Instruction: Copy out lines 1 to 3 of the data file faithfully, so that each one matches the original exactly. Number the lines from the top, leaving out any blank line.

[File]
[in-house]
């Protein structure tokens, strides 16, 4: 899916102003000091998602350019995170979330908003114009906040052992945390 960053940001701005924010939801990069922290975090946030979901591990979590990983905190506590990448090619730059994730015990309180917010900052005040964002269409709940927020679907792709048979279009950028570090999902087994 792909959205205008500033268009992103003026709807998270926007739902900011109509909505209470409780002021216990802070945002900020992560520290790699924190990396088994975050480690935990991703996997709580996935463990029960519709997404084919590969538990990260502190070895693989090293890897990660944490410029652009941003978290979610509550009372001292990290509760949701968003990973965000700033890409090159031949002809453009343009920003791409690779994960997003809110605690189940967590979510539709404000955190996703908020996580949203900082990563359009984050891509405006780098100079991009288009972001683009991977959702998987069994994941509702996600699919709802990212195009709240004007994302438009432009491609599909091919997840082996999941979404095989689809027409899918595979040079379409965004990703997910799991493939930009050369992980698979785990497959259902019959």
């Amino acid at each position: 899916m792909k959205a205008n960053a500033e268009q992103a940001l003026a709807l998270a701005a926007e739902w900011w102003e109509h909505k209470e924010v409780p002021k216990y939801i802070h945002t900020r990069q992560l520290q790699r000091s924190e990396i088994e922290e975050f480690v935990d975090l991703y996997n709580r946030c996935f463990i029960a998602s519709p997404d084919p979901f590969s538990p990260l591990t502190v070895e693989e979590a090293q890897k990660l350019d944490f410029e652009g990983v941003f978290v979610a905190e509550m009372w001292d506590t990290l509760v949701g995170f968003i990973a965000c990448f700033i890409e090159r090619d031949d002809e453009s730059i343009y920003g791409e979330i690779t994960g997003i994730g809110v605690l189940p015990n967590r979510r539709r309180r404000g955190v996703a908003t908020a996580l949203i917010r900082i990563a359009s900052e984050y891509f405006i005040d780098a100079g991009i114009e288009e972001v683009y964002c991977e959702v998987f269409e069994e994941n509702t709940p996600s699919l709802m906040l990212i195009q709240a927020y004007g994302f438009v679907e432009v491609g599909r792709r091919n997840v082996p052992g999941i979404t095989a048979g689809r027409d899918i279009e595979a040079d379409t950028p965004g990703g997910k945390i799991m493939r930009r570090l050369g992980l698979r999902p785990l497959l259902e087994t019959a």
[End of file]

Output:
[in-house]
């Protein structure tokens, strides 16, 4: 899916102003000091998602350019995170979330908003114009906040052992945390 960053940001701005924010939801990069922290975090946030979901591990979590990983905190506590990448090619730059994730015990309180917010900052005040964002269409709940927020679907792709048979279009950028570090999902087994 792909959205205008500033268009992103003026709807998270926007739902900011109509909505209470409780002021216990802070945002900020992560520290790699924190990396088994975050480690935990991703996997709580996935463990029960519709997404084919590969538990990260502190070895693989090293890897990660944490410029652009941003978290979610509550009372001292990290509760949701968003990973965000700033890409090159031949002809453009343009920003791409690779994960997003809110605690189940967590979510539709404000955190996703908020996580949203900082990563359009984050891509405006780098100079991009288009972001683009991977959702998987069994994941509702996600699919709802990212195009709240004007994302438009432009491609599909091919997840082996999941979404095989689809027409899918595979040079379409965004990703997910799991493939930009050369992980698979785990497959259902019959």
């Amino acid at each position: 899916m792909k959205a205008n960053a500033e268009q992103a940001l003026a709807l998270a701005a926007e739902w900011w102003e109509h909505k209470e924010v409780p002021k216990y939801i802070h945002t900020r990069q992560l520290q790699r000091s924190e990396i088994e922290e975050f480690v935990d975090l991703y996997n709580r946030c996935f463990i029960a998602s519709p997404d084919p979901f590969s538990p990260l591990t502190v070895e693989e979590a090293q890897k990660l350019d944490f410029e652009g990983v941003f978290v979610a905190e509550m009372w001292d506590t990290l509760v949701g995170f968003i990973a965000c990448f700033i890409e090159r090619d031949d002809e453009s730059i343009y920003g791409e979330i690779t994960g997003i994730g809110v605690l189940p015990n967590r979510r539709r309180r404000g955190v996703a908003t908020a996580l949203i917010r900082i990563a359009s900052e984050y891509f405006i005040d780098a100079g991009i114009e288009e972001v683009y964002c991977e959702v998987f269409e069994e994941n509702t709940p996600s699919l709802m906040l990212i195009q709240a927020y004007g994302f438009v679907e432009v491609g599909r792709r091919n997840v082996p052992g999941i979404t095989a048979g689809r027409d899918i279009e595979a040079d379409t950028p965004g990703g997910k945390i799991m493939r930009r570090l050369g992980l698979r999902p785990l497959l259902e087994t019959a």